Monday, April 21, 2014

The Waking Dreamer by J.E. Alexander

The Waking Dreamer



Emmett’s dream is always the same. Tingling with half-forgotten memories, he stands in an unknown room surrounded by mirrors, curio cabinets, and nesting dolls. A painting, Belshazzar’s Feast, hangs on the wall, its disembodied hand numbering the King’s final days. Then comes the stranger, the serpent-wielding young woman with the glittering amber eyes. Her words are always the same. Emmett will soon save her. Then the supposed hero awakens to his unremarkable life, awaiting the next night and the same maddeningly familiar dream.

Seventeen-year-old orphan Emmett Brennan remembers nothing of his past—not the boiler room in which his needle-ravaged mother gave birth to him, nor the Druids who tenderly delivered him. He can’t remember the cabal-summoned Revenant that clawed itself from shadow to hunt him, or why his mystical midwives hid him from the necromantic creature. Approaching adulthood, he is unaware of the dark forces that still search for him or the mysterious sentinels who secretly protect him, but on the eve of his eighteenth birthday that will change. The Revenants will find him. Only the young woman from his dreams can help him confront all he was once made to forget. Together, they will brave the nightmarish landscape Emmett’s waking world will soon become.

I received a free copy for review from Netgalley.

I really wish I could have gotten into this book more.  The writing style was ok and I liked the pop-culture references.  I just couldn't get into the story at all for some reason and I lost interest fairly early in the book.  I couldn't connect with any of the characters and because of that I didn't care about what was happening to them.  I think it may be a good read for anyone who likes a book with more outward focus and interesting monsters.  But don't expect huge amounts of character development. 

Tuesday, April 8, 2014

Open and Shut by David Rosenfelt

Open and Shut

by David Rosenfelt

Whether dueling with new forensics or the local old boys' network, irreverent defense attorney Andy Carpenter always leaves them awed with his biting wit and winning fourth-quarter game plan. But Andy prefers the company of his best friend, Tara, to the people he encounters in the courtroom. Tara, a golden retriever, is clearly smarter than half the lawyers who clog the courts of PassaicCounty. However, just as it seems Andy has everything figured out, his dad, New Jersey's legendary ex-D.A., drops dead in front of him at a game in Yankee Stadium. The shocks pile on as he discovers his dad left him with two unexpected legacies: a fortune of $22 million that Andy never knew existed . . . and a murder case with enough racial tinder to burn down City Hall. Struggling to serve justice and bring honor to his father, Andy must dig up some explosive political skeletons-and an astonishing family secret that can close his case (and his mouth) for good.

I am not usually someone who likes reading about lawyers and courtroom dramas.  My years watching Law and Order was strictly for the investigation and the hunky cops in uniform.  I decided to read Open and Shut purely because of the fact that there is a dog character and the author is obviously an animal lover(I mean...27 dogs?!  Holy cow).  I was quickly hooked by the first few pages.  Andy Carpenter is a sarcastic lawyer who often crosses the lines to make a point in the courtroom and he will do anything to save his clients.  He bends the rules a lot.  But beneath all that he is still a pretty nice guy who sometimes takes his payment in melons.  You really have to love him.  He's like My Cousin Vinny, only a much better lawyer.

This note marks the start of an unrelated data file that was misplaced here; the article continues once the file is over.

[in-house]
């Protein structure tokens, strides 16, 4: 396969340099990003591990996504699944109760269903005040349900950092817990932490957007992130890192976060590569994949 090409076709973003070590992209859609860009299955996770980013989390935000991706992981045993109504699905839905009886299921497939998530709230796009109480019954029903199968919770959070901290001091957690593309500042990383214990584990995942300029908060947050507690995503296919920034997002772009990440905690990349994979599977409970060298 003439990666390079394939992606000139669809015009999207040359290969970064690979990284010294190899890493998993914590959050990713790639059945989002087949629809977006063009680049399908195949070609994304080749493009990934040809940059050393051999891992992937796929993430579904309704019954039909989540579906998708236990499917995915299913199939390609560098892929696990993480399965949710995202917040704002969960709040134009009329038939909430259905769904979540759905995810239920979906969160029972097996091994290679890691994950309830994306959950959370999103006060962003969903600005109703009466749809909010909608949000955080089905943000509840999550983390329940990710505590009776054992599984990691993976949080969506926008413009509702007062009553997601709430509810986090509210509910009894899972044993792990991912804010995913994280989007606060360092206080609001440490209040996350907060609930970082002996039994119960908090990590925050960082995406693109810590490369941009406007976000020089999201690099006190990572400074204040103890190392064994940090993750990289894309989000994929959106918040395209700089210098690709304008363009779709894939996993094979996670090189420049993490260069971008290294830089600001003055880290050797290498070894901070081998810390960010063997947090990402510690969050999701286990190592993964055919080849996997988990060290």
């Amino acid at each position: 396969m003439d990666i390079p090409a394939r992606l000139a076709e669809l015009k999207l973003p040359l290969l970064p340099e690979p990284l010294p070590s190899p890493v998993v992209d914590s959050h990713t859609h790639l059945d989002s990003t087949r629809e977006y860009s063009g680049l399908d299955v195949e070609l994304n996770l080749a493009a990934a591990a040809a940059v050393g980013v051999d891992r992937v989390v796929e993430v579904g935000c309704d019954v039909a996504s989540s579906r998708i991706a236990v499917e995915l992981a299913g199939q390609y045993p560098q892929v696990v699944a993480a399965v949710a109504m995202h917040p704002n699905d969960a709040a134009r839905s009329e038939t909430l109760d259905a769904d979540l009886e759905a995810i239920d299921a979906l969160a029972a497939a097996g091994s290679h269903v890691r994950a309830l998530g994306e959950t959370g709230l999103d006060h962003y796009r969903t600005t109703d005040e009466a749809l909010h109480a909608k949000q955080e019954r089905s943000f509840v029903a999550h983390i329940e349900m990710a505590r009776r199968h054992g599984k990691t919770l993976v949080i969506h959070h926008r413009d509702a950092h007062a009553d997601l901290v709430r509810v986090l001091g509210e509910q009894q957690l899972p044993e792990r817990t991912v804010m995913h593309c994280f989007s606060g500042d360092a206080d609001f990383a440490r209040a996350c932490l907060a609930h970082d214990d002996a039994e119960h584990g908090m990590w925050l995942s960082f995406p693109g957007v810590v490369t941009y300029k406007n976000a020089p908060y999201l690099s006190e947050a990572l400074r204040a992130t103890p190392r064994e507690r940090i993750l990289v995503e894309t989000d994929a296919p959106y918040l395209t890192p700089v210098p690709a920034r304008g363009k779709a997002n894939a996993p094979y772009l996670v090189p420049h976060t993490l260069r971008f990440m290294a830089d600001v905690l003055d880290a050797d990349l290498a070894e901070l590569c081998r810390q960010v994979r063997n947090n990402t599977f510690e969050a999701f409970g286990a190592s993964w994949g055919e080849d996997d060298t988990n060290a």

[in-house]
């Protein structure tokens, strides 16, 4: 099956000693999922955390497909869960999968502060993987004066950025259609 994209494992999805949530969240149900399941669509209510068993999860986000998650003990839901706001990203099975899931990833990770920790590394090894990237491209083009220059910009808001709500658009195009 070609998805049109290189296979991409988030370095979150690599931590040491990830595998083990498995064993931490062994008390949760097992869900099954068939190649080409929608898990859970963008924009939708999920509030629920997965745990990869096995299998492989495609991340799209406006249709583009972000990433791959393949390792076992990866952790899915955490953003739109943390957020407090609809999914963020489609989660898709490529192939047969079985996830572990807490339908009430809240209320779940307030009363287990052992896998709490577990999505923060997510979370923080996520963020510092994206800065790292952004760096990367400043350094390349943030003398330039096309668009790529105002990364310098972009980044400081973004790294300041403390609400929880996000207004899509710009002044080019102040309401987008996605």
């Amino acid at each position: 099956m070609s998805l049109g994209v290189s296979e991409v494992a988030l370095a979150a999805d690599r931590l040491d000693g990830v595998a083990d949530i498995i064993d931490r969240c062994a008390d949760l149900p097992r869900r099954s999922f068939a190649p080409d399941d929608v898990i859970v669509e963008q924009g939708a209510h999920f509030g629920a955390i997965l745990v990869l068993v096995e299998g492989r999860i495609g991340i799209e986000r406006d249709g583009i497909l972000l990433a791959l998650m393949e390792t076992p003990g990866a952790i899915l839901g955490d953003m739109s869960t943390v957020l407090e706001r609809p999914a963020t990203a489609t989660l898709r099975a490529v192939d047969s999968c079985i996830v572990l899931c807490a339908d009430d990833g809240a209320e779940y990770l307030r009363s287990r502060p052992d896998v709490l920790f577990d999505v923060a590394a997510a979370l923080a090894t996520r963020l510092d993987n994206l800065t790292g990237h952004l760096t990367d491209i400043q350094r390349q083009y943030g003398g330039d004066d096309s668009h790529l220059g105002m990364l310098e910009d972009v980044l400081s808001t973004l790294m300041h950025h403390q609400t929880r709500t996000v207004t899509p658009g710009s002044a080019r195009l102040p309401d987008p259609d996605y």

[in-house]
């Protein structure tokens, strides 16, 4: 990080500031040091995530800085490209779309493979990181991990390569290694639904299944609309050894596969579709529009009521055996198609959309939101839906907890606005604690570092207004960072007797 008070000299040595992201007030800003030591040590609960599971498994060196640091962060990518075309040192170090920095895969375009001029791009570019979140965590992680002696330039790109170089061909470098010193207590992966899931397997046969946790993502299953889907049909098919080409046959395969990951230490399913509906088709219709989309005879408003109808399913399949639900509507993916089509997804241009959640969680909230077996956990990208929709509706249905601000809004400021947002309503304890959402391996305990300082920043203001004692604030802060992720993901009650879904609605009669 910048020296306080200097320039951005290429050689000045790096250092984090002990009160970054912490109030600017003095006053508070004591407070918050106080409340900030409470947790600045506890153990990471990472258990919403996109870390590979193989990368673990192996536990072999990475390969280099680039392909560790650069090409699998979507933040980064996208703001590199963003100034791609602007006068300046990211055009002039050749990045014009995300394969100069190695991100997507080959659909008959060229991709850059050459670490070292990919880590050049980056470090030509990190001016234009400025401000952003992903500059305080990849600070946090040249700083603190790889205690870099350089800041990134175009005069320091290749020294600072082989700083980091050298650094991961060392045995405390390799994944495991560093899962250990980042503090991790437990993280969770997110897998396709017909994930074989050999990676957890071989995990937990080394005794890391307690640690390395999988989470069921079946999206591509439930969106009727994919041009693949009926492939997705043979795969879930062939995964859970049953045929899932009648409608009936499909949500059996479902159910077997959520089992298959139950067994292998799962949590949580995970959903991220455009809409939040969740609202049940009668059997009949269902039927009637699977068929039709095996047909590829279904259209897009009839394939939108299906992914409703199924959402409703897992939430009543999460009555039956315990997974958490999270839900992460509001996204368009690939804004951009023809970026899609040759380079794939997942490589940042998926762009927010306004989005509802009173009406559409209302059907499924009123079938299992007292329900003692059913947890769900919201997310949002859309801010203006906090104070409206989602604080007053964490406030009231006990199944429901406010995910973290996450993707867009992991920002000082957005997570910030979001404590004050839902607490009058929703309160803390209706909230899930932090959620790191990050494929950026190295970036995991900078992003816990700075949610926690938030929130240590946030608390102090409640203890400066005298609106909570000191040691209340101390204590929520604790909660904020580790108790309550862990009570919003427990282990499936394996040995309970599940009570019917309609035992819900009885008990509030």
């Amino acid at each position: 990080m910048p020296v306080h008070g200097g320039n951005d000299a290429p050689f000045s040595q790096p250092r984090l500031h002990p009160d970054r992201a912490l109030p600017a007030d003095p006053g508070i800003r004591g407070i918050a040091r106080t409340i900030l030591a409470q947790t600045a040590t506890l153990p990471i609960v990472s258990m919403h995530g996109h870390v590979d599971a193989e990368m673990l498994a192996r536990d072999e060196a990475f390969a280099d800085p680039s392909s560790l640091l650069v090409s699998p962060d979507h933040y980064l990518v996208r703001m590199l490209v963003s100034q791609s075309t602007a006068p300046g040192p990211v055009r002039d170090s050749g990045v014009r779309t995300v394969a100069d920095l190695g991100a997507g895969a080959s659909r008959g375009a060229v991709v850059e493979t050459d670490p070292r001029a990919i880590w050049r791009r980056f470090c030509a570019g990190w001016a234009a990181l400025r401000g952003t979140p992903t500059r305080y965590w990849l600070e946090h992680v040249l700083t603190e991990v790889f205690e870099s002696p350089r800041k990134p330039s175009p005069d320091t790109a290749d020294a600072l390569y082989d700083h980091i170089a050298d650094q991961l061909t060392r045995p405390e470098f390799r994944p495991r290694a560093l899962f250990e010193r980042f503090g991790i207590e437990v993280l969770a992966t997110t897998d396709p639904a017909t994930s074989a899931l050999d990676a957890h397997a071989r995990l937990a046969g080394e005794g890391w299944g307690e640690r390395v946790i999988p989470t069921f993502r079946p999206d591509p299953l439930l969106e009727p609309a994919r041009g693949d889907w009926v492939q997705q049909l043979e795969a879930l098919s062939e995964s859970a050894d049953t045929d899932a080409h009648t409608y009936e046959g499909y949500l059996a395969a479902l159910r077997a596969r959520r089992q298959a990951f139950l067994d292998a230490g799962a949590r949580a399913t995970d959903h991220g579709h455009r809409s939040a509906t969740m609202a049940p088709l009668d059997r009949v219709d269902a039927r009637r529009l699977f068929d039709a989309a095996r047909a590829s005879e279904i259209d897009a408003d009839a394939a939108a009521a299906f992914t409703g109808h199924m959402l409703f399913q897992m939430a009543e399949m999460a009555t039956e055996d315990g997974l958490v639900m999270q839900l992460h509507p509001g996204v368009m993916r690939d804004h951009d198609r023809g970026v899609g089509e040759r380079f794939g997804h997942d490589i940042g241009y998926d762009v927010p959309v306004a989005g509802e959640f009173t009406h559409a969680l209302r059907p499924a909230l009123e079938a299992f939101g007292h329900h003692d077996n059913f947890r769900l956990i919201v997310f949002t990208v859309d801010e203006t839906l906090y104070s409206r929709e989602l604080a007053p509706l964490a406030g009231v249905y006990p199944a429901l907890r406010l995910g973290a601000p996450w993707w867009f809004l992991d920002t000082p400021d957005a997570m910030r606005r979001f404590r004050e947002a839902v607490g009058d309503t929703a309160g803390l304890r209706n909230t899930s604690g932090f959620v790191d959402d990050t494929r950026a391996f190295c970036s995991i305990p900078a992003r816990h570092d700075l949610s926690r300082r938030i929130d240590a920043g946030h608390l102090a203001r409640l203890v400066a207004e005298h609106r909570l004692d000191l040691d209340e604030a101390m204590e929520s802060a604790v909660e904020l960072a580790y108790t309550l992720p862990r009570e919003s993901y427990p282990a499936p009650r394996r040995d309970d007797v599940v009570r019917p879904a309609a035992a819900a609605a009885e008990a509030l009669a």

I was intrigued by the plot and I couldn't put the book down. There is a lot of mystery, a lot of humor, and some pretty intense courtroom scenes that never get dry or boring. It was a perfect blend of everything. I am definitely looking forward to the next book in the series.

Thursday, April 3, 2014

Intertwined by Gena Showalter



by Gena Showalter

There’s something about the new guy at Crossroads High…

Most sixteen-year-olds have friends. Aden Stone has four human souls living inside him:

One can time travel.
One can raise the dead.
One can possess another human.
One can tell the future.

Everyone thinks he’s crazy, which is why he’s spent his entire life shuffled between mental institutions and juvie. All of that is about to change, however. For months Aden has been having visions of a beautiful girl—a girl who carries centuries-old secrets. A girl who will either save him or destroy him.

Together they’ll enter a dark world of intrigue and danger... but not everyone will come out alive.

I wasn't sure if I was going to like this book at first.  It started somewhat slow, and there was a part where I was afraid it was going to turn into the YA, love-at-first-sight, we're fated to be together even though we're still in high school type thing.  I was prepared to put the book away at that point.


There is some of that, but it is a lot more subtle***

I kept with it and was pleasantly surprised when I found myself hooked and truly caring what happened to the characters.
What kept me coming back to the book was the very interesting concept of four separate souls inhabiting one boy's body.  Well, five, if you count said boy.  Of course he is considered schizophrenic, which just adds even more interest and tension to the story. 
The only bad thing I could say is that there was a lot going on in this book.  A lot.  Eventually it all came together, but at first it seemed like the author was just trying to dump as much stuff in the story as possible.